Katie Lanning


Teaching Philosophy

As a third generation educator, teaching has always been more to me than a profession.  While I am passionate about content, curriculum, and pedagogy, being a teacher is more than the sum of these parts.  It is a way of life and an inextricable part of my identity.

I had an interest in teaching from an early age, but ultimately gravitated towards social studies.  While I love history, I more enjoy the creative challenge of helping students access seemingly ‘remote’ events by linking the past and present through a larger, ‘thematic’ lens.  I enjoy making connections across disciplines, and I take seriously the responsibility of preparing my students for citizenship in a democracy.  Students in my classes have a variety of educational experiences that include debates, seminars, rich texts, multimedia presentations and ‘real-world’ applications.  My lessons are organized and purposeful, but I recognize the importance of balancing structure with flexibility to account for ‘teachable-moments’.

While making connections across content and disciplines, it is equally important to make connections with students.  While I love curriculum design, I’m at my best when I’m in the classroom and interacting with students.  I value the diversity of my students, as well as the variety of instructional settings in which I’ve worked.  One of my strengths as an educator is my focus on classroom culture.  I work hard to foster a sense of community, care and trust within the classroom, thus allowing my students to feel more invested and comfortable taking academic risks.  It is important to me that they see themselves as partners in the educational process.  Also, by getting to know their interests and abilities, I’m further able to engage and challenge them, be instructionally responsive, and foster their individual growth.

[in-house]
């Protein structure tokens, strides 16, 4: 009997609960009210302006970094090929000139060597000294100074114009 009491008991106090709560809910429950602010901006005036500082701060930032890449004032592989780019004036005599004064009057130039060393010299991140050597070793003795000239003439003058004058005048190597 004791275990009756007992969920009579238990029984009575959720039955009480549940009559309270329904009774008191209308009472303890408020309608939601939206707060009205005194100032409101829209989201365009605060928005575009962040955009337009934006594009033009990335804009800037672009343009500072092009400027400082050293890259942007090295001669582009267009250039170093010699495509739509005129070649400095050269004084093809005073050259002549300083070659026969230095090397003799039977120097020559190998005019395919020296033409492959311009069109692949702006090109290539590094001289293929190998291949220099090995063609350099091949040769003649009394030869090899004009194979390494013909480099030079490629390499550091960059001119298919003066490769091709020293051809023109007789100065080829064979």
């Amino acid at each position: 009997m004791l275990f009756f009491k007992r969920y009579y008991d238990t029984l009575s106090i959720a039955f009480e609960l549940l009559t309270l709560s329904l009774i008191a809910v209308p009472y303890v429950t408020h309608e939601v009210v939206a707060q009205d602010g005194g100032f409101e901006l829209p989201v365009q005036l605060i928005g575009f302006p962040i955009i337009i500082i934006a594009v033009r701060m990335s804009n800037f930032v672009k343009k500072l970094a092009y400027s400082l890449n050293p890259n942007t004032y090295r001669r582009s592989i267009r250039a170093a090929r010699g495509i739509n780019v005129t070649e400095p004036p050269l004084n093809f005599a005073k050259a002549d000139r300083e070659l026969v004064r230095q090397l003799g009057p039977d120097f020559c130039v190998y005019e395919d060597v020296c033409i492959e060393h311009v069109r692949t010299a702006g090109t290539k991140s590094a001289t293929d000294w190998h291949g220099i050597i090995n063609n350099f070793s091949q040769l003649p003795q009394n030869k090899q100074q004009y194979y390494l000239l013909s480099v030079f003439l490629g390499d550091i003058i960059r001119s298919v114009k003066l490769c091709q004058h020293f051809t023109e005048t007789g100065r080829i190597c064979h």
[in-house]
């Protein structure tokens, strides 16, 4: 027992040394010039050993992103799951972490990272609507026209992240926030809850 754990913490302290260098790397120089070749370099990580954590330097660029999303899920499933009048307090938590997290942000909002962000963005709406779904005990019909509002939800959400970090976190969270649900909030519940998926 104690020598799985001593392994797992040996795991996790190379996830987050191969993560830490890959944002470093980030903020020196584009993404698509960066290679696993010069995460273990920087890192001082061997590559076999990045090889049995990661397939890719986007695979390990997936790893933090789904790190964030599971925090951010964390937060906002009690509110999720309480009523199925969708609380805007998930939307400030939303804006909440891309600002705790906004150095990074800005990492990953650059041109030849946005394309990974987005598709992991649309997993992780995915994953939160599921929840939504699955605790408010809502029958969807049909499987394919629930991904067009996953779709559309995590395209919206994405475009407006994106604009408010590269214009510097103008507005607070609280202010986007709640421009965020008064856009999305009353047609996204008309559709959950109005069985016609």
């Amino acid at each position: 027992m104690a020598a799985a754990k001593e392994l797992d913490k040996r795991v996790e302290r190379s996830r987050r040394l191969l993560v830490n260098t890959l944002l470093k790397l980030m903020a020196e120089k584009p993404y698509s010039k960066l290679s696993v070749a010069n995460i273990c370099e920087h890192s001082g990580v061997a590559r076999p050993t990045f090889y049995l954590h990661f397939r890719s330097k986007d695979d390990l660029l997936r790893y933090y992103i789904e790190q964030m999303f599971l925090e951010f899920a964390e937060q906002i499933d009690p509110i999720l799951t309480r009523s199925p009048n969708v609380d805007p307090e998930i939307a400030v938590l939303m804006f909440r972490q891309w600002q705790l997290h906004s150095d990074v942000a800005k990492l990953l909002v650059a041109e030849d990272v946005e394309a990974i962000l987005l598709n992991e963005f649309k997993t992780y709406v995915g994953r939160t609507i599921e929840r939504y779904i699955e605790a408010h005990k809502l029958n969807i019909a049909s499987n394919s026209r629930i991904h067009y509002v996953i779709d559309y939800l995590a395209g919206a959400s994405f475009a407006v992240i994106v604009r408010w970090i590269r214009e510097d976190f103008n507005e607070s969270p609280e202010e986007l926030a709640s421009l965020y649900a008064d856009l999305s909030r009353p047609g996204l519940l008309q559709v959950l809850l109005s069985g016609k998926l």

Lastly, it is essential for me to make connections with other teachers.  Reflection and continuous learning are central to my own practice, and collegial collaboration is a key part of that process.  I am truly fortunate to participate in the MCC Fellows Program and to work in a district that encourages teacher leadership and recognizes the roles we can play in school improvement.

For information on my work in the Fellows Program, please see my action research report, Learning Targets and the Use of Target Trackers in US History.